Despite my best attempts, I still feel rather ignorant about the health care debate, although I have found the White House’s site helpful for information. The issue is just so huge and complicated that it’s hard to have a strong opinion one way or the other for me in terms of reform. What I do know is that the system is broken, that 40 million Americans are uninsured, that private health insurance is expensive for individuals and businesses, and that we need some sort of reform to make health care accessible and affordable to Americans. How do we go about doing that? Well, that’s what I do not feel informed nor educated enough to have a strong opinion about. While I knew this was a tricky issue, I have been surprised by people’s reactions, not necessarily at how divisive of an issue it has become, but rather at how much anger it has provoked from some people. I agree with NPR’s Brian Unger that the Health Care Debate Is Making Me Sick. It’s HEALTH CARE people, we are talking about a social issue that is intended to HELP people. How evil can it really be?
While we might disagree about the details of reform, I am stunned some people seem to think we don’t need reform. And I’m stunned so many people are getting angry at Obama – disapproval and disagreement are one thing, but anger! It’s hard to argue against the need for reform – and if you are arguing against the need for reform then you need to take a moment to realize what a privileged position from which you are speaking. If you have a good and affordable health insurance plan great, but please recognize that you are in a position of privilege and that 40 million Americans are denied this same coverage. It is our responsibility to do something about that. Obama is putting his reputation on the line by trying to fix the system; the easy way out would be to sit around and do nothing, just let it stay broken. He’s taking a risk not to win popularity or favor but because he feels it’s the right thing to do.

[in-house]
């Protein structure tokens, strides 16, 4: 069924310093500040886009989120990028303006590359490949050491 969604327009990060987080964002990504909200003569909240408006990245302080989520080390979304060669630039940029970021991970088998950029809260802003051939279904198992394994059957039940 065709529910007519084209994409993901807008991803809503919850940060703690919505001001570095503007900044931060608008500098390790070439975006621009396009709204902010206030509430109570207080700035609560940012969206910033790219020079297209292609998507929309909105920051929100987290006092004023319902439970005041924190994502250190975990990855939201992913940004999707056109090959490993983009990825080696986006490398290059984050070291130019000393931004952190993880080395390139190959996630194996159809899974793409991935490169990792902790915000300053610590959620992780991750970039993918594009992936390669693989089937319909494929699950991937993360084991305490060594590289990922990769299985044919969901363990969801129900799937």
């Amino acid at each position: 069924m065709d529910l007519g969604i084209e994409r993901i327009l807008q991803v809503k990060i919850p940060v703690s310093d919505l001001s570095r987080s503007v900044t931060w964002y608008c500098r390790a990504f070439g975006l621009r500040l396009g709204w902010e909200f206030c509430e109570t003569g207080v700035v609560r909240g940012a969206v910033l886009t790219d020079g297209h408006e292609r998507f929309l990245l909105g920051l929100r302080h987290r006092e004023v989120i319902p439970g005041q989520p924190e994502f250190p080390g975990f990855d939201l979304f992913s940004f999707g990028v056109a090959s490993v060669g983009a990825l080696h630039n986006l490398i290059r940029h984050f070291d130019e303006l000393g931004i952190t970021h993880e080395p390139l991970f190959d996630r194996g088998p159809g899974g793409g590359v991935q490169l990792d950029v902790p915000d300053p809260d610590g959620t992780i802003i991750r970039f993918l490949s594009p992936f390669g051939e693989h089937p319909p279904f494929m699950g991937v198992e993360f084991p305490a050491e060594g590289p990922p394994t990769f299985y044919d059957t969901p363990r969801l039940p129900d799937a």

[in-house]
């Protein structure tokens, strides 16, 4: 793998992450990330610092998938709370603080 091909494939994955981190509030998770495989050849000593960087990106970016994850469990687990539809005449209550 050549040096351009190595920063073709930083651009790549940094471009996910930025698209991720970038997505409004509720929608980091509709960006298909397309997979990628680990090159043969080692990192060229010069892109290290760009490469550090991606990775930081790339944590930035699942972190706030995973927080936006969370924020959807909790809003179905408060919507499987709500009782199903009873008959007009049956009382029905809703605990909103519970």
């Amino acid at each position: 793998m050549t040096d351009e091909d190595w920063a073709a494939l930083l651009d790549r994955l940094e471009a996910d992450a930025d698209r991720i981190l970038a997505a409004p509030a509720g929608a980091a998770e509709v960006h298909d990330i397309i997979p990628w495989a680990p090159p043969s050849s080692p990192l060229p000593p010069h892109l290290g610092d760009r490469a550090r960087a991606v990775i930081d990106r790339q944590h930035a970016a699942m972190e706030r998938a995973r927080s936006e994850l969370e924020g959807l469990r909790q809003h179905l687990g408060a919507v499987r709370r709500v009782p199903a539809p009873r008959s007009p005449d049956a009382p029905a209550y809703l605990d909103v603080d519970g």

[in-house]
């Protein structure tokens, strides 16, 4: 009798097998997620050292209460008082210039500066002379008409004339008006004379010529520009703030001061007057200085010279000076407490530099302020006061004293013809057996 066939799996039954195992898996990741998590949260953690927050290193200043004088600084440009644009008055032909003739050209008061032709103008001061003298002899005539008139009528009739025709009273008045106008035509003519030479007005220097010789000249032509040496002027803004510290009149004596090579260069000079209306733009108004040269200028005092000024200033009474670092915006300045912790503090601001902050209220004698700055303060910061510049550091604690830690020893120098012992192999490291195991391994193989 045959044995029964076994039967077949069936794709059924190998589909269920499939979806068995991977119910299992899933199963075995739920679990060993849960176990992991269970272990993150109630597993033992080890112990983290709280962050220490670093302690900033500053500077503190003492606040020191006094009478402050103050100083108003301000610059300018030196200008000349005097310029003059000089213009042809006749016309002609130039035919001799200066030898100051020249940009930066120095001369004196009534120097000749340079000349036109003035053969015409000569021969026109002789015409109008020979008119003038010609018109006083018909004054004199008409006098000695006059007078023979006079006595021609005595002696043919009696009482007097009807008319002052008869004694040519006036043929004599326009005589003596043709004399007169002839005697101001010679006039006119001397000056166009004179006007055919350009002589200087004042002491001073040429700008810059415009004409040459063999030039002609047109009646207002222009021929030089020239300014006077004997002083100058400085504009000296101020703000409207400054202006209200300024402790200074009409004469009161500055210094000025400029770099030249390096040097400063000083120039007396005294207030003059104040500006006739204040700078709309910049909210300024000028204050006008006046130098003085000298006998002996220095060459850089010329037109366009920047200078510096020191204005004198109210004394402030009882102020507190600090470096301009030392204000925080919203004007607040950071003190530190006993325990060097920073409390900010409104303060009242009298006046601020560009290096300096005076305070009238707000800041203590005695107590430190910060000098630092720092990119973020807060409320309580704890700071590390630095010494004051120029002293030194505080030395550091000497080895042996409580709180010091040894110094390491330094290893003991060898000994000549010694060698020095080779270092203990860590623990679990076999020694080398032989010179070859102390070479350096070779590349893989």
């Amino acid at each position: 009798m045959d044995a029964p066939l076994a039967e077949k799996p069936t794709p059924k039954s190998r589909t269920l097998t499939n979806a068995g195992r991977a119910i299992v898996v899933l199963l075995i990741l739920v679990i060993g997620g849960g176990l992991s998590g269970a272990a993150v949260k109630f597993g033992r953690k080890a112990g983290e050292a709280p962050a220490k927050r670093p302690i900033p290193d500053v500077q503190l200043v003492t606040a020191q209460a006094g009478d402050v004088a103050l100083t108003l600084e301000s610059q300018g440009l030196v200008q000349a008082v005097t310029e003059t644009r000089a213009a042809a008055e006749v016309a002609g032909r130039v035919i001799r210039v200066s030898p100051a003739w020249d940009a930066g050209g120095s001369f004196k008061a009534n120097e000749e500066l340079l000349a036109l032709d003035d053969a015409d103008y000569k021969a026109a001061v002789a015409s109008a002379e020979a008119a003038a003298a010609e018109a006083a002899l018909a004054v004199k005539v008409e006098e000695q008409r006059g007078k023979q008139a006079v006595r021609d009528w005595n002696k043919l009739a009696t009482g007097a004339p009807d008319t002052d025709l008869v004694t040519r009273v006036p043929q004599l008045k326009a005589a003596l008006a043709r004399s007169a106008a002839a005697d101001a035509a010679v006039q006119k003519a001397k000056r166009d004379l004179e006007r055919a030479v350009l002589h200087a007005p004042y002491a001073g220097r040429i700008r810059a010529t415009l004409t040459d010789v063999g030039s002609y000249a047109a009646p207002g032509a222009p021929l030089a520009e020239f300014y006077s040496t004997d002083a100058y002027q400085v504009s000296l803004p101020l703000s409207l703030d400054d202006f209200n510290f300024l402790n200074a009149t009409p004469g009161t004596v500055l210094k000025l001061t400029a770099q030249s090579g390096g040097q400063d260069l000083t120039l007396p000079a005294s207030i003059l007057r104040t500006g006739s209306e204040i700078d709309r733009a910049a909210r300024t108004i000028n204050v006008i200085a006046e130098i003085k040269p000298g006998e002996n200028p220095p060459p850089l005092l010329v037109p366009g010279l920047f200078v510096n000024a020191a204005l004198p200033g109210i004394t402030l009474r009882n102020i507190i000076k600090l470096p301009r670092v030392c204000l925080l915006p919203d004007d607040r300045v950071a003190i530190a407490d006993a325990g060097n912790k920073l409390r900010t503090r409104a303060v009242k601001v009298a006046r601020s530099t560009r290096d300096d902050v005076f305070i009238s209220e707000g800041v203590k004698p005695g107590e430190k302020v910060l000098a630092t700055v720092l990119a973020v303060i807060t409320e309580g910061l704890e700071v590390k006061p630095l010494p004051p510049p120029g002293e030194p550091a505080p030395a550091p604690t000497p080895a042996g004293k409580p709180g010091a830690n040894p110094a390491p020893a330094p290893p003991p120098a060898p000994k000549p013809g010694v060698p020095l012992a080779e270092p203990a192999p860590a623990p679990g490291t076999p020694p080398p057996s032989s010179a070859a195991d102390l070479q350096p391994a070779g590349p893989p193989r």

I grew up in a part of the country where I thought the words Christian and Republican were synonymous. When I went to college I suddenly had this realization that I was not a Republican at all. While I tend to be a bit more fiscally conservative than some Democrats, from a social perspective I am on the left. And as a Christian I am often perplexed by the conservatives’ response to government socialized issues. It is a Christian attitude to take care of the poor, to give, to be generous, etc. etc. etc. Thus it is my belief that as citizens it is our responsibility to ensure that the government creates standards which allow for underprivileged citizens to take care of themselves. Our current system is screwed up and inhibits access to health care for those who do not fit within the middle class, and increasingly so even middle class families are struggling to afford health care. While I’m not necessarily in favor of socialized health care all together, I do think it is the responsibility of the government to ensure that all tax-paying, working citizens have access to affordable health care. If that means public options, taxes, tort reform, subsidies, etc. then so be it. And it is refreshing to see that some Progressive Religious Groups Are Lining Up Behind Obama on Heath Care.
Woman compares Obama to Hitler at Town Hall meeting with Barney Frank (more info here). This video will make you smile, Barney Frank is amusing.